How Does Market Research Help a Business: 5 Key Benefits

Tags: Research

Before we can dive into how market research helps a business, we first need context around the concept of “market research” itself. Some define it narrowly as “the act of gathering information about customers’ preferences and habits.” Others define it a bit more broadly to include the processes, policies, techniques and tools that are utilized to solicit, collect, analyze and interpret that information. At KL Communications, we uphold the broader definition, which includes both digital and in-person approaches to market research. In fact, we were one of the first to provide a market research online community (MROC).

Market research helps a business by informing strategy. As reported by Teradata, more than 60% of marketers do not conduct market research. As a result, they do not have data-informed marketing strategies. That’s a missed opportunity to deepen the engagement with consumers and drive loyalty. There are numerous benefits to conducting market research but we have identified the most critical ones.

Here are five key areas where market research will help your business.

1. You will understand your customers better.

Empathy is not a skill that every business considers. Even fewer businesses have mastered the art of studying and implementing improvements based on customer experience. Businesses should study what their customers do to make a purchasing decision. This includes all their considerations such as what savings they might obtain, how they evaluate competing options, the actual act of making the purchase, as well as any resulting feelings or actions after the purchase. Tapping into the mindset of your customers affords your business new opportunities.

Invite your customers to open up, but be prepared to take action on what they say as they will hold you accountable. Lose your bias, be transparent and authentic. Let them tell you what they want, need and what their pain-points are. Let them share how they feel about your brand, your competitors and what they think you should be doing differently. Only then can your business truly tailor products, services and marketing to them.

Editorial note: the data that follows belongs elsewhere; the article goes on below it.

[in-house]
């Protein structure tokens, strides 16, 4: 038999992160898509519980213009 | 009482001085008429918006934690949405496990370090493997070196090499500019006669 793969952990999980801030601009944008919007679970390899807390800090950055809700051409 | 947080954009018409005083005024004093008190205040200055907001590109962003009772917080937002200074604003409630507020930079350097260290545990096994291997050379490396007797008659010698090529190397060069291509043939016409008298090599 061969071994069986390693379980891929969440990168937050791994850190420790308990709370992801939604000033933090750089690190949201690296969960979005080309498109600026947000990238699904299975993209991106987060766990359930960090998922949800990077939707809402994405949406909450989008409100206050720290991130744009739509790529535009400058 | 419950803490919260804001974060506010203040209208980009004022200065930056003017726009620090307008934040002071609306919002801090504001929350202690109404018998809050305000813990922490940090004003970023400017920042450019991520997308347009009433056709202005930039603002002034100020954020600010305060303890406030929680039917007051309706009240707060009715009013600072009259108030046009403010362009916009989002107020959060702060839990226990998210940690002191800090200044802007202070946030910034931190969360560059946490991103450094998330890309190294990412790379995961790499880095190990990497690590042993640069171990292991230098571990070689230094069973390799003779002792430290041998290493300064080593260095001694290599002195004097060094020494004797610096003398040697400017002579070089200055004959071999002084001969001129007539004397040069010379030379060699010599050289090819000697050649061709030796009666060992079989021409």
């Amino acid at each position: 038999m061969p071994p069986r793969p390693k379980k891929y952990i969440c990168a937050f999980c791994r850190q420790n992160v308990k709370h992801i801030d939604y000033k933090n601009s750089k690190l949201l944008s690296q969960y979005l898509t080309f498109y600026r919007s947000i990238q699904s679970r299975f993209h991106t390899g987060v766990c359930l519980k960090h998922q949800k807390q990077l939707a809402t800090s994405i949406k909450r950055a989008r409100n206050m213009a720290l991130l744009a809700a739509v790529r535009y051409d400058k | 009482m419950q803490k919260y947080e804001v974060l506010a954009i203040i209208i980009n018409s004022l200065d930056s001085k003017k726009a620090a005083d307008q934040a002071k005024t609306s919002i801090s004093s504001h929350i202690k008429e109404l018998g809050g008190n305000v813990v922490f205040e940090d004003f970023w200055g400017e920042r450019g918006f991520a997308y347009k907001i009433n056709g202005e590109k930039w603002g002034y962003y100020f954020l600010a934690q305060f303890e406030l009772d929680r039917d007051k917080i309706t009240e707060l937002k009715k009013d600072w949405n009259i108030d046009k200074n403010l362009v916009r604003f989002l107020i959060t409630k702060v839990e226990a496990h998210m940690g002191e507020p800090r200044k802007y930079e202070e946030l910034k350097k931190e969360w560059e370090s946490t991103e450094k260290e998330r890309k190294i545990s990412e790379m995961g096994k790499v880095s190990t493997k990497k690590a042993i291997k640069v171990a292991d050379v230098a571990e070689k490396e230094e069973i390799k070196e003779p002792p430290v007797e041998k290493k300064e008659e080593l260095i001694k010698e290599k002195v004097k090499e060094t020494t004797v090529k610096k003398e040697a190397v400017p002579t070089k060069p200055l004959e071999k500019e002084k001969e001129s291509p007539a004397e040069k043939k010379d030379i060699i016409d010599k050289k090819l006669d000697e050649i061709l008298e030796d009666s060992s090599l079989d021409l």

2. You will understand your non-customers better.

Non-customers may be the most important resource of all when it comes to market research. In contrast, loyal customers are already won over. They may not have a negative perception of your offering or they may not choose to voice it. Instead, tapping into those people who are not yet invested in your brand may provide your business with a fresh perspective you’ve never considered before

What’s keeping these non-customers from using your services or products? Ask former customers the critical questions regarding why they abandoned your product or brand. Ask them what changed and what would it take to win them back. Asking open-ended questions can be insightful and may serve as the key to harvesting valuable information which can be translated into actionable insights.

3. You will understand your industry and marketplace better.